Mickey Mantle: The Man Behind The Legend
He was among the most well-known names that brought a certain luminous glory to America’s favorite pastime during the 1950s and 1960s: Mickey Mantle. Children emulated him. Young girls swooned over his handsome, good looks. The boys simply wanted to be him.
Mickey Charles Mantle, born on October 20, 1931, in Spavinaw, Oklahoma, was named by his baseball-loving father after Detroit Tigers catcher Mickey Cochrane. Mantle was trained from a young age to be a switch-hitter, and after a New York Yankees scout saw him play while he was still in high school, Mantle was signed for two years in the minors. Mantle quickly lived up to his early promise, as he joined the major league team at just 19 years of age.
Years Of Playing
In 1951, Mantle played his first game for the Yankees, eventually replacing Joe DiMaggio in center field. He spent his entire 18-year career with the Yankees, where he hit 536 home runs and was voted the American League’s Most Valuable Player three times (1956, 1957, 1962). In 1956, he won the American League Triple Crown with 52 home runs, 130 runs batted in, and a .353 batting average.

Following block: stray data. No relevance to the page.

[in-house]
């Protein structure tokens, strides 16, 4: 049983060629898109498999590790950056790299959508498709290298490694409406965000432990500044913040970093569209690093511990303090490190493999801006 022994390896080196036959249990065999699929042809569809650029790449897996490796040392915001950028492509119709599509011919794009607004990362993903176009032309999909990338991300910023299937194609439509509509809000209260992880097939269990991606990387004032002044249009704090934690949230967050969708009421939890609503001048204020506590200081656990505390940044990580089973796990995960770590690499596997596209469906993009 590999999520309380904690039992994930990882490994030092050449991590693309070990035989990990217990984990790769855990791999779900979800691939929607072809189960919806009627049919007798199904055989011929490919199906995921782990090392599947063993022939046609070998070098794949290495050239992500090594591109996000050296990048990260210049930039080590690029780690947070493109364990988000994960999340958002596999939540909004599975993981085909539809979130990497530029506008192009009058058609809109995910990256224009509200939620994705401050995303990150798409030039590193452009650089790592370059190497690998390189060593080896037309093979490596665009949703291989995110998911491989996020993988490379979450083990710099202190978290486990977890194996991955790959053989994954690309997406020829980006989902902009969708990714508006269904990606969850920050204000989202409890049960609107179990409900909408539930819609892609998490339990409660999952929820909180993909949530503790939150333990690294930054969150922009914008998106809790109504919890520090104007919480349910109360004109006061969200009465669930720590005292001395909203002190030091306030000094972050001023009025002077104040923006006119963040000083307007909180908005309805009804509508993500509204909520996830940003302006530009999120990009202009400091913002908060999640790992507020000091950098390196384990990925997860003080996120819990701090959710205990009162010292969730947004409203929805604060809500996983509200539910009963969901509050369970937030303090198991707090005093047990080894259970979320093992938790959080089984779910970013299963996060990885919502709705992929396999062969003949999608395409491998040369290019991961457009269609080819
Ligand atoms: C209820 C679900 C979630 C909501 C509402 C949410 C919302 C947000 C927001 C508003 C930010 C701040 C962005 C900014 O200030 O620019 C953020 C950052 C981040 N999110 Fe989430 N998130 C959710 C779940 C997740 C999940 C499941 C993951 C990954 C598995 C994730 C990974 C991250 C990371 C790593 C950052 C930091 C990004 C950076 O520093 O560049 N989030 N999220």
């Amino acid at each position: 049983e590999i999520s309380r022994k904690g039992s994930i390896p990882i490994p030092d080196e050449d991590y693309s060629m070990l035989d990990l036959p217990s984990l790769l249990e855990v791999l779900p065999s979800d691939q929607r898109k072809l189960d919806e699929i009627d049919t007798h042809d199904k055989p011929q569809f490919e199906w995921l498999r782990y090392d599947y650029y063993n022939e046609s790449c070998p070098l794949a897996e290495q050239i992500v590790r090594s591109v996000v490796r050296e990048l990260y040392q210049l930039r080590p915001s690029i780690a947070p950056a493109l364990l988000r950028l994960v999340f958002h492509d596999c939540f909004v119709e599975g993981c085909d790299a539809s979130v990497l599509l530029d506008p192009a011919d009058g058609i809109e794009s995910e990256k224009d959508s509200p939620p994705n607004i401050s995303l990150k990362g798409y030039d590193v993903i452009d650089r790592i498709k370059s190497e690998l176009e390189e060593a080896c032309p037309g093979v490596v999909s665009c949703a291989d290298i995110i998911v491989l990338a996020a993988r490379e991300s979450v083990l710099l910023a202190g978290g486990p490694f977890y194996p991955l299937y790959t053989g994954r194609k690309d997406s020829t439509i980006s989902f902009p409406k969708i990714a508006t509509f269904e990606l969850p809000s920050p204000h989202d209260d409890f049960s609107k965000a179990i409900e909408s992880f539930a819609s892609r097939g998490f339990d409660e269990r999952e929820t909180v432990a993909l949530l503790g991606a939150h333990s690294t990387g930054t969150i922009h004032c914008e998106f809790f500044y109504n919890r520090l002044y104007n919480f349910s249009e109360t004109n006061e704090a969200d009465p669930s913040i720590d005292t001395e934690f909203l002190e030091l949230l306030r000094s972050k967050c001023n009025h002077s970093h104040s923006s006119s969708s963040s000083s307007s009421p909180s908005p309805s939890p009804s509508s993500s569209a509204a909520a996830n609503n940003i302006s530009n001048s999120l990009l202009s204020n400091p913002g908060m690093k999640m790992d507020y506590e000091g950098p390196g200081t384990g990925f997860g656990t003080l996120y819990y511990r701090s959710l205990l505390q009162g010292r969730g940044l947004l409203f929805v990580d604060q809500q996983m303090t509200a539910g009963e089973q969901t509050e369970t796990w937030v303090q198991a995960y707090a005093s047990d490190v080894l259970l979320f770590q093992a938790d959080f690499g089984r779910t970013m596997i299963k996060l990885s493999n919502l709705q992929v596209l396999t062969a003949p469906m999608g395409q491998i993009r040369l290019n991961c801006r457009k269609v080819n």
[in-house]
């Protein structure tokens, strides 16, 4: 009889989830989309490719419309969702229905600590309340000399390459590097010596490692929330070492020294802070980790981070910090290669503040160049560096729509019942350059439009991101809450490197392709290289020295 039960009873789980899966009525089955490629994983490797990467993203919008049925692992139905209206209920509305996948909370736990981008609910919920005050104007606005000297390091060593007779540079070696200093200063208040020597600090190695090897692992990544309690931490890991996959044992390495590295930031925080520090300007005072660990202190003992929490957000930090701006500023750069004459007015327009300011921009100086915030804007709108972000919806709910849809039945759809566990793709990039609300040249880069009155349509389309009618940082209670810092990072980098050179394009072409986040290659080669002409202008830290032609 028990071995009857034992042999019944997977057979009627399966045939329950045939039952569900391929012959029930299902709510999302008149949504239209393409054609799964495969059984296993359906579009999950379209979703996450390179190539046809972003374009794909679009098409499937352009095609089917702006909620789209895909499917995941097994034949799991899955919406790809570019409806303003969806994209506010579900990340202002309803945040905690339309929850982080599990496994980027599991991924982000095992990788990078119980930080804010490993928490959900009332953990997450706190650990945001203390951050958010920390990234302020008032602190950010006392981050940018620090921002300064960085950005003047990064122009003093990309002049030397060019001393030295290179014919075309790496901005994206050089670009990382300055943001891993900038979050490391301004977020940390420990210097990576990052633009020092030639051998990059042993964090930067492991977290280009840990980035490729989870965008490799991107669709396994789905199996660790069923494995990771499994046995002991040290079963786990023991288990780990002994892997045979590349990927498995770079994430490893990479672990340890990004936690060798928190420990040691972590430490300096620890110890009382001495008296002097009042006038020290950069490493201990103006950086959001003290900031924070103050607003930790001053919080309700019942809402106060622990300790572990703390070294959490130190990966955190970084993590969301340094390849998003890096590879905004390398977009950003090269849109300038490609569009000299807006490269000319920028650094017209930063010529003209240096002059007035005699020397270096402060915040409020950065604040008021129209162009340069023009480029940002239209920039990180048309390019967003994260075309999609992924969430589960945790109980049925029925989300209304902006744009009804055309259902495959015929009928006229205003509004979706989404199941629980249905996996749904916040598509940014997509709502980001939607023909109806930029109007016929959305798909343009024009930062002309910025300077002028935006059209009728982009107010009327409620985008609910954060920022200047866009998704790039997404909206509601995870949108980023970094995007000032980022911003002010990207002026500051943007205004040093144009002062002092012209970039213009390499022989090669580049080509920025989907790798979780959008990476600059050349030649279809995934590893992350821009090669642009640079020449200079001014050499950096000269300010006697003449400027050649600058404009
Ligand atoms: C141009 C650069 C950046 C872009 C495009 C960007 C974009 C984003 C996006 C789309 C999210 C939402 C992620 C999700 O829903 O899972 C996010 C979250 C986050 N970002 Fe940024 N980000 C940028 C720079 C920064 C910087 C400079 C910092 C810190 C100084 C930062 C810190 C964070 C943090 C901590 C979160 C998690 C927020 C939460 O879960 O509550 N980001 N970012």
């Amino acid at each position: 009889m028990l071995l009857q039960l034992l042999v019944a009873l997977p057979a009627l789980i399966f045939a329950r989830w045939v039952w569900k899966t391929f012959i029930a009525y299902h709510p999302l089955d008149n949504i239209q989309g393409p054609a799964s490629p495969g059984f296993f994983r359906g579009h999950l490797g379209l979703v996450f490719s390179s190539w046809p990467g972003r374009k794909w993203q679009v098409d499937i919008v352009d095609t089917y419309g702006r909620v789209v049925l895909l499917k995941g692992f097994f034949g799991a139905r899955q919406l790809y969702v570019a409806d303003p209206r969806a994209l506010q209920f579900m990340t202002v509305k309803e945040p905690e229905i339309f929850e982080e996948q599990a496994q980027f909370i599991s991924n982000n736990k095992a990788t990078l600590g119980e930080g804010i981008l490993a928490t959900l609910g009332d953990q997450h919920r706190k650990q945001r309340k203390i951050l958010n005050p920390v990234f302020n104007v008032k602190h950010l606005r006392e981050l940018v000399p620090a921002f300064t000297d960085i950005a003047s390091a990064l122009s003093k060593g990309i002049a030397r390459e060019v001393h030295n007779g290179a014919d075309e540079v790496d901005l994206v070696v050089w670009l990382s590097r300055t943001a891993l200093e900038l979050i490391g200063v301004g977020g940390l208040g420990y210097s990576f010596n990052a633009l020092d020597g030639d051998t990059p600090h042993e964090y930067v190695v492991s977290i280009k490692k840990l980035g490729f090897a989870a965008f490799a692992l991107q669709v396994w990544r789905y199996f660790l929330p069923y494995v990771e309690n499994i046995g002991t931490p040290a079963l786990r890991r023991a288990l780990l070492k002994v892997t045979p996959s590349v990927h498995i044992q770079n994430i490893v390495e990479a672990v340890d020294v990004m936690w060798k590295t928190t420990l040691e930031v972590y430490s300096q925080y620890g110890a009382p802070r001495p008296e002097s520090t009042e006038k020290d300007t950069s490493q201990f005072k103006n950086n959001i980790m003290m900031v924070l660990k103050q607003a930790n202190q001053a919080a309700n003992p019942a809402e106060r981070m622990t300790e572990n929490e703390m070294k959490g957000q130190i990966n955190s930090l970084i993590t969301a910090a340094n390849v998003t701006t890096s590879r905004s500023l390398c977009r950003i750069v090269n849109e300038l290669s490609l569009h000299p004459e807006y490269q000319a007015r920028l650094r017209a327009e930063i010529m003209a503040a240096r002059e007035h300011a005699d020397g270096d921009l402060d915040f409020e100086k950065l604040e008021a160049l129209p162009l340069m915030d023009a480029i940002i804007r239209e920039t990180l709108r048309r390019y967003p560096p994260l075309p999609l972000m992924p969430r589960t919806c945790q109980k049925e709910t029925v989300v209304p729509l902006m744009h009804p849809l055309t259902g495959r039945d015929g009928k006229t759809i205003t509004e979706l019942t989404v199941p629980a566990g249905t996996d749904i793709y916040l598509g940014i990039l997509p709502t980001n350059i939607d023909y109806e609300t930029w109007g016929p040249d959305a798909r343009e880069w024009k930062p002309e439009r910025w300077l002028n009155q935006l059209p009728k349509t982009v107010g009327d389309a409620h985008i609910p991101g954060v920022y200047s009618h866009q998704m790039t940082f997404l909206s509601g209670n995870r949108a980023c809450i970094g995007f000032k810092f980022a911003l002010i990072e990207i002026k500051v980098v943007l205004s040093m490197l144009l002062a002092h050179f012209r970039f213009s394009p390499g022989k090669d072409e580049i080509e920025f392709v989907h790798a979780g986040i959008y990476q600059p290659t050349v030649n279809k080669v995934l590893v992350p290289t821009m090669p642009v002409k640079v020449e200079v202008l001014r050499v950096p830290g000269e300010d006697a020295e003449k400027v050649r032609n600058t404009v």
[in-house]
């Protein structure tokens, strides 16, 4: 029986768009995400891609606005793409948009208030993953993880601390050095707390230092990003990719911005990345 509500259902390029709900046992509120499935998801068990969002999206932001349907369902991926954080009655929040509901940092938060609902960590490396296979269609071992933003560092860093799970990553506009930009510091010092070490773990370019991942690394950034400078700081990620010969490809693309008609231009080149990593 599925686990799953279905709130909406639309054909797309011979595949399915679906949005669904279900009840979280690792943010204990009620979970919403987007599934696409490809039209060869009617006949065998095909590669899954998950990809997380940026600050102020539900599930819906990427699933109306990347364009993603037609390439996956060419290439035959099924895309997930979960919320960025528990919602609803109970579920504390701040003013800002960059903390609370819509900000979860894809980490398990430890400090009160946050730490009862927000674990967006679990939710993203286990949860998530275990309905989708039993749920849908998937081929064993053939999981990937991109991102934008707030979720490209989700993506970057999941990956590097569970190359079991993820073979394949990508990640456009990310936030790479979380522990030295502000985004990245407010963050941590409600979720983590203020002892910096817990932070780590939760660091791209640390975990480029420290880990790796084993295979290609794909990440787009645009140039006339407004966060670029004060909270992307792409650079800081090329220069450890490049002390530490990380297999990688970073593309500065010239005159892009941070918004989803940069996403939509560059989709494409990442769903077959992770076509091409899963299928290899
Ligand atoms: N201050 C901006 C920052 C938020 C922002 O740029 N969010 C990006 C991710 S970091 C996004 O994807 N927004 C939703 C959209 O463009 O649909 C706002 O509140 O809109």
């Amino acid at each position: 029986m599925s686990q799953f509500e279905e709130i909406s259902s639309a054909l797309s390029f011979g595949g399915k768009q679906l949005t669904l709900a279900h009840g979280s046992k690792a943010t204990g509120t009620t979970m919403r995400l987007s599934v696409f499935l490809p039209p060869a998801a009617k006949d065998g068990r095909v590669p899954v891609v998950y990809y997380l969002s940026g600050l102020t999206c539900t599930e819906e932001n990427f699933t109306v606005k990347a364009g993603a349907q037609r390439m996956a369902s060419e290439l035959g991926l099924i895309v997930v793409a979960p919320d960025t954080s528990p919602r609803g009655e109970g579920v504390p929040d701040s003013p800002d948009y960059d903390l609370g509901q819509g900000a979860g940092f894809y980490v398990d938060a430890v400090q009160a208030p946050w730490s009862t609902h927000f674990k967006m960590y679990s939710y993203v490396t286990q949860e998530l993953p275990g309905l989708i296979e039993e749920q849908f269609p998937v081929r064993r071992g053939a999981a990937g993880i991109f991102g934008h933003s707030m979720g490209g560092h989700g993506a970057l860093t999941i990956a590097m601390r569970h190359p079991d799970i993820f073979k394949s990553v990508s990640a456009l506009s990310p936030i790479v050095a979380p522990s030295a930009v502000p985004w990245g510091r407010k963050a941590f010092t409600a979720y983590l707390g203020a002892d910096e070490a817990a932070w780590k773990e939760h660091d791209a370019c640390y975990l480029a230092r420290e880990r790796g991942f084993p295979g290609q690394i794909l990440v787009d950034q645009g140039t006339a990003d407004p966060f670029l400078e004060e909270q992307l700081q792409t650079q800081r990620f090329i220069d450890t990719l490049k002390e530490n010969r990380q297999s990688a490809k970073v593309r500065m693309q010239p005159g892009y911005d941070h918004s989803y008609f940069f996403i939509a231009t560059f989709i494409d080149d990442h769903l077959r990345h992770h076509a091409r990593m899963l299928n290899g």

Mantle proved to be one of the greatest offensive threats of any center fielder in baseball history. He had the highest career OPS+ of any center fielder, as well as the highest stolen base percentage in history at the time of his retirement. In addition, compared to the other four center fielders on the All-Century team, he had the lowest career rate of grounding into double plays and the highest World Series on-base percentage and slugging percentage. He also had an excellent .984 fielding percentage when playing center field.
His accomplishments on the field are all the more impressive given that throughout his career, Mantle was plagued by injuries and leg pain caused by osteomyelitis, yet he managed to establish one of the greatest baseball legacies of all time.
Mantle decided to retire from baseball in 1969, at which time he became a restaurateur and television commentator. His legendary career became the topic of numerous documentaries and sports videos that showcased his switch-hitting capabilities and the ardor of his fans. Mantle was elected to the National Baseball Hall of Fame in 1974.
Years Of Reckoning
After years of hard drinking, Mantle entered the Betty Ford Clinic in 1994, where he was diagnosed with cirrhosis, hepatitis, and cancer of the liver. In light of his diagnosis, Mantle stated that “If I knew I was going to live this long, I’d have taken better care of myself.” He received a liver transplant in 1995 but died of a heart attack that same year, at the age of 63, in Dallas, Texas. At the time, he was survived by his wife, Merlyn (Johnson) Mantle, and his three sons: David, Danny, and Mickey Jr. A fourth son, Billy, died of Hodgkin’s disease in 1994.